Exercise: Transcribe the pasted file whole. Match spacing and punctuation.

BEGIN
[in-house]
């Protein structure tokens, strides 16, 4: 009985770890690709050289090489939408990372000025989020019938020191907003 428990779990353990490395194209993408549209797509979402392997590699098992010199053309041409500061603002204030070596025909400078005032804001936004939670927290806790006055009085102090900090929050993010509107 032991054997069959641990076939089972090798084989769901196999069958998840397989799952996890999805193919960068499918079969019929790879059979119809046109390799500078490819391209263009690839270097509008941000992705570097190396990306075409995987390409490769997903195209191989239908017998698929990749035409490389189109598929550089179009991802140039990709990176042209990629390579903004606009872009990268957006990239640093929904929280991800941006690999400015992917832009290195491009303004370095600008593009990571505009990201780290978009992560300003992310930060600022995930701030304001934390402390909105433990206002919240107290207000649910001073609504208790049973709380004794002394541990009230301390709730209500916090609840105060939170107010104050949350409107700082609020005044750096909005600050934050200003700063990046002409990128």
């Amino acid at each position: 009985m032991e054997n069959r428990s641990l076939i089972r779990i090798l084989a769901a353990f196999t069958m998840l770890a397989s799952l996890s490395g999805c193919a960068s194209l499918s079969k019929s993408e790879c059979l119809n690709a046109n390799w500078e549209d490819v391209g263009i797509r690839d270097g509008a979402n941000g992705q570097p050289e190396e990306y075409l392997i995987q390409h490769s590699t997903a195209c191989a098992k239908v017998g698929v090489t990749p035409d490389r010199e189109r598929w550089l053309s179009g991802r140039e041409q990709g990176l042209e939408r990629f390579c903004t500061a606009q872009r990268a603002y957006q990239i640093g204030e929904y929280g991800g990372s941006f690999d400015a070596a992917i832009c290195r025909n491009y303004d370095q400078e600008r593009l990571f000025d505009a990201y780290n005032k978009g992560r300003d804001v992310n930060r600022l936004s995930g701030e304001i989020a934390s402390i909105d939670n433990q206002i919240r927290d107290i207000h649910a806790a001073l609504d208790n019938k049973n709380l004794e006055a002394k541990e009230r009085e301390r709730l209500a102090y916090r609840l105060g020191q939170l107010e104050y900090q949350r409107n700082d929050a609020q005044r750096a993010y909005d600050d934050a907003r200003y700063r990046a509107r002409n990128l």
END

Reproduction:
[in-house]
């Protein structure tokens, strides 16, 4: 009985770890690709050289090489939408990372000025989020019938020191907003 428990779990353990490395194209993408549209797509979402392997590699098992010199053309041409500061603002204030070596025909400078005032804001936004939670927290806790006055009085102090900090929050993010509107 032991054997069959641990076939089972090798084989769901196999069958998840397989799952996890999805193919960068499918079969019929790879059979119809046109390799500078490819391209263009690839270097509008941000992705570097190396990306075409995987390409490769997903195209191989239908017998698929990749035409490389189109598929550089179009991802140039990709990176042209990629390579903004606009872009990268957006990239640093929904929280991800941006690999400015992917832009290195491009303004370095600008593009990571505009990201780290978009992560300003992310930060600022995930701030304001934390402390909105433990206002919240107290207000649910001073609504208790049973709380004794002394541990009230301390709730209500916090609840105060939170107010104050949350409107700082609020005044750096909005600050934050200003700063990046002409990128």
């Amino acid at each position: 009985m032991e054997n069959r428990s641990l076939i089972r779990i090798l084989a769901a353990f196999t069958m998840l770890a397989s799952l996890s490395g999805c193919a960068s194209l499918s079969k019929s993408e790879c059979l119809n690709a046109n390799w500078e549209d490819v391209g263009i797509r690839d270097g509008a979402n941000g992705q570097p050289e190396e990306y075409l392997i995987q390409h490769s590699t997903a195209c191989a098992k239908v017998g698929v090489t990749p035409d490389r010199e189109r598929w550089l053309s179009g991802r140039e041409q990709g990176l042209e939408r990629f390579c903004t500061a606009q872009r990268a603002y957006q990239i640093g204030e929904y929280g991800g990372s941006f690999d400015a070596a992917i832009c290195r025909n491009y303004d370095q400078e600008r593009l990571f000025d505009a990201y780290n005032k978009g992560r300003d804001v992310n930060r600022l936004s995930g701030e304001i989020a934390s402390i909105d939670n433990q206002i919240r927290d107290i207000h649910a806790a001073l609504d208790n019938k049973n709380l004794e006055a002394k541990e009230r009085e301390r709730l209500a102090y916090r609840l105060g020191q939170l107010e104050y900090q949350r409107n700082d929050a609020q005044r750096a993010y909005d600050d934050a907003r200003y700063r990046a509107r002409n990128l």